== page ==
When D was born, I already had enough experience to know that I needed a nipple shield, so I was armed with it in the delivery room for the first time he nursed. During our hospital stay, he nursed fairly well, despite being pretty sleepy and exhausted – it’s work to be born!

When we got home, he was increasingly difficult to wake up and keep awake to eat well. Therefore, he wasn’t getting enough each time, but would wake often to eat. It wasn’t exactly cluster feeding; it was more that I couldn’t get him to stay awake through a feeding. This was, looking back on it from my spot at three weeks, already making my supply decrease even before he was a week old.

When we went to the pediatrician for his two-week check up, I knew what was going to happen as soon as he got on the scale. He was still 5oz short of his birth weight, and I could see the rest of the visit playing out in my mind. My eyes welled up with tears of fear and guilt before we made it back to our exam room. How could I not be giving my child what he needed? Why was it that my body couldn’t manage to nourish my babies after it had done so well for nine months?

At his two week check up, he was still not back up to his birth weight, and so my pediatrician suggested supplementing with a little formula (or expressed breast milk, of which I had little) after every feeding. She gave me some samples – some ready-to-use and some cans of powdered – so that I wouldn’t have to buy any if I didn’t end up needing it for very long. When we got home that afternoon, we tried our first bottle with a couple of ounces of formula. He was very wary of it, and took some convincing to start eating it. He didn’t have much before we stopped for a burp, and when he sat up straight, he immediately puked up most of what he’d eaten. You can imagine how excited I was for that to happen. So we cleaned him (and everything else) up, and I mixed in a little breast milk with the rest of the formula, thinking it might improve the taste and also be easier on his stomach. He took it a little more readily, but still threw up the majority of what he’d taken.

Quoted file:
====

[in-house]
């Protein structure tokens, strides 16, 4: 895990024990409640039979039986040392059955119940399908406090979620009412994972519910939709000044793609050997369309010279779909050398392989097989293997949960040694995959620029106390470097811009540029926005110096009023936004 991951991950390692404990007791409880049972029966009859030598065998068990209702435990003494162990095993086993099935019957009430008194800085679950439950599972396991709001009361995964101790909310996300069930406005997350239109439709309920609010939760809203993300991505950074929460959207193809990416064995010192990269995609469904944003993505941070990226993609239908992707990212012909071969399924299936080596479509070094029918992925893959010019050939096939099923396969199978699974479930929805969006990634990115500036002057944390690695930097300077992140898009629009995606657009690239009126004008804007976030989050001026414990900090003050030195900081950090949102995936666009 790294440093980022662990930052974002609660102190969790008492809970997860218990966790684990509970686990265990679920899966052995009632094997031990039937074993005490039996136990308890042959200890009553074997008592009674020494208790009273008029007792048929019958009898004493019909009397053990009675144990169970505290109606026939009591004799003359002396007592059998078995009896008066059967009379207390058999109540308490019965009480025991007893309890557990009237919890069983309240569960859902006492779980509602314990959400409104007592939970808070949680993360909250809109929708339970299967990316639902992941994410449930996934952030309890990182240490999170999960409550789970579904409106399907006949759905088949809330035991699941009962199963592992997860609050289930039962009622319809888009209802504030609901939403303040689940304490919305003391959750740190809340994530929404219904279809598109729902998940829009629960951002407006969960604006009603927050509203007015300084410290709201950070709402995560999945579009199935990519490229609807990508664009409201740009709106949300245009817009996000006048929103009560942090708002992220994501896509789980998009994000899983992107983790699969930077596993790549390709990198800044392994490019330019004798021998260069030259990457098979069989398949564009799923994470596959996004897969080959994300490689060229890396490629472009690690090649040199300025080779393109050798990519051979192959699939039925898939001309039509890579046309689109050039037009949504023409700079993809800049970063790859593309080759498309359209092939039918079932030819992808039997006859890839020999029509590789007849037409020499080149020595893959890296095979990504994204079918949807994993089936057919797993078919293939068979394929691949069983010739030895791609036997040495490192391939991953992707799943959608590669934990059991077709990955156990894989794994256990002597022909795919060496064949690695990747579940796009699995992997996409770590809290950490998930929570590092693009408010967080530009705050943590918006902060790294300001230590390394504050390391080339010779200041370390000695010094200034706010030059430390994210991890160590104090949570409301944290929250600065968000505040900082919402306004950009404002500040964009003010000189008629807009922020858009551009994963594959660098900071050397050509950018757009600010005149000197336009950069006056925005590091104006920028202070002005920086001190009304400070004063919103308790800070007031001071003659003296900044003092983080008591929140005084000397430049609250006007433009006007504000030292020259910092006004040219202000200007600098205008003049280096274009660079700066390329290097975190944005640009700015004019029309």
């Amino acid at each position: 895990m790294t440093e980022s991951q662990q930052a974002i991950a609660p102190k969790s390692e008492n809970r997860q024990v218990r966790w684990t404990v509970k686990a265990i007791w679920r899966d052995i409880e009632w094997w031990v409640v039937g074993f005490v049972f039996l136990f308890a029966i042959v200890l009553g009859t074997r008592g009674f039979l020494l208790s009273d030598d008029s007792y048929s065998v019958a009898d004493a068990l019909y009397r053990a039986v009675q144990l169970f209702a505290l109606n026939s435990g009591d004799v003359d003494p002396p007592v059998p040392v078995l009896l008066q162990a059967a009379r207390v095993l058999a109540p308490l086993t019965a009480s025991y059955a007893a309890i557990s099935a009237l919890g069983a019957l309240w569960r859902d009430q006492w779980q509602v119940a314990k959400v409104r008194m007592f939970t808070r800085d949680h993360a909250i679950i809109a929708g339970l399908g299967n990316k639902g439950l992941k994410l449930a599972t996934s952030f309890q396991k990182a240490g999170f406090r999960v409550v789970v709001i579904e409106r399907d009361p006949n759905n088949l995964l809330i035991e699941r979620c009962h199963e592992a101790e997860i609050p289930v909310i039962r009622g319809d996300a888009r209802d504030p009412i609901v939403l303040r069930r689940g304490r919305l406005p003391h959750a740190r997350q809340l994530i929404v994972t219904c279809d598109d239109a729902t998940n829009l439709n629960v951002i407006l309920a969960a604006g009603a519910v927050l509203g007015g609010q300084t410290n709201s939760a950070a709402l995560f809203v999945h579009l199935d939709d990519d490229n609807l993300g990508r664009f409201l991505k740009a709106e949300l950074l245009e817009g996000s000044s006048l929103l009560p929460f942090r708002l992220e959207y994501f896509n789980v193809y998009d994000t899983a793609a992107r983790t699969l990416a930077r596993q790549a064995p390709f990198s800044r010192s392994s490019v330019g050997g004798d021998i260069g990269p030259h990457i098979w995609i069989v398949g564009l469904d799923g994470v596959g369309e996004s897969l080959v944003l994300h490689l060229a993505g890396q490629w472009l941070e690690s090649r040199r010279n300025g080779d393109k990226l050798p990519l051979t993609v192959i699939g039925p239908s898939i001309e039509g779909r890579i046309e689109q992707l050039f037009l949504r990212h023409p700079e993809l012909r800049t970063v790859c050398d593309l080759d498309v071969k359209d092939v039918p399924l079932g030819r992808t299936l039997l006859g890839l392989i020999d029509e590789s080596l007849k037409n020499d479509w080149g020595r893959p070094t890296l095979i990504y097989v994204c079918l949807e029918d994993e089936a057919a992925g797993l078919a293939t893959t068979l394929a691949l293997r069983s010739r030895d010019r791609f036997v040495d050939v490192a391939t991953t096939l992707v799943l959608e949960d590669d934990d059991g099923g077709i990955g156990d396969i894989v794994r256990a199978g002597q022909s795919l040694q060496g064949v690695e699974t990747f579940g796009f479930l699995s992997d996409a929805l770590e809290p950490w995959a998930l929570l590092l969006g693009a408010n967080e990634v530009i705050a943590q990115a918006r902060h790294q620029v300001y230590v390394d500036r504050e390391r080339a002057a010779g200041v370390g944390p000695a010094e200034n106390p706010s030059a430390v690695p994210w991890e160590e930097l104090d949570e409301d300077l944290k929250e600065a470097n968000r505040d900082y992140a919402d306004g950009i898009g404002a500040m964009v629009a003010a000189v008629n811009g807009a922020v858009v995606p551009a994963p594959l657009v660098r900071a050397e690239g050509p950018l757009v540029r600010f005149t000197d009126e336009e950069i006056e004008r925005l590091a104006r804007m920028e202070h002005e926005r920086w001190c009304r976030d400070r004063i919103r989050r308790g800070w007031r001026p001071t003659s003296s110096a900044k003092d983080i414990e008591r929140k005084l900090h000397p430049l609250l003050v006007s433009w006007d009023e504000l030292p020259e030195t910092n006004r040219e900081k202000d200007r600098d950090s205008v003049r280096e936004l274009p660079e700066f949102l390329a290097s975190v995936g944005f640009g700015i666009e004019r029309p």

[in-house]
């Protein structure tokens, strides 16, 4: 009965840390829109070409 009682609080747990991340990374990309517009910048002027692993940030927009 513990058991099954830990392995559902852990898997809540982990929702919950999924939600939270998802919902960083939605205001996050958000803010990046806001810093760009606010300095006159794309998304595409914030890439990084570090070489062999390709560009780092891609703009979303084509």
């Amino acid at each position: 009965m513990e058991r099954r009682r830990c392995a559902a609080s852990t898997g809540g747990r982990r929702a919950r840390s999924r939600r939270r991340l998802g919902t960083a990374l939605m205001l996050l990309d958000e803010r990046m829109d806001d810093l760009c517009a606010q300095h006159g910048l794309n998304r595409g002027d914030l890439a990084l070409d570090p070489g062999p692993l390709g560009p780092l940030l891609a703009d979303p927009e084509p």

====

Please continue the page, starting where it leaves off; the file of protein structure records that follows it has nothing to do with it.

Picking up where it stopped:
You can imagine I was getting a little worried now. If he can’t keep formula down, and my milk supply is low, how am I gonna beef the kid up? Well, we switched the brand of formula and started off with very little formula in the breast milk, and he’s gotten more and more used to it. He still nurses a little, and it’s still not terribly efficient, but I think it’s helping keep my supply from dropping more than it might if I was exclusively pumping. But he’s gaining! And I’m taking my fenugreek (gross, by the way), drinking TONS of water, and eating my oats. It’s work, especially with a couple more little ones, but I’m doing everything I can to help him be healthy and growing. I don’t know how long I can keep up the pumping (honestly, it’s tough to find time to sit down and not have to get up while I’m doing it) but my goal is to at least get him to six weeks with having mostly breast milk with only a little bit of formula supplement. It’s what’s working for us right now, and when it doesn’t work anymore, we will change it. You can only do what works, right? Whatever is the best thing you can manage is what you do.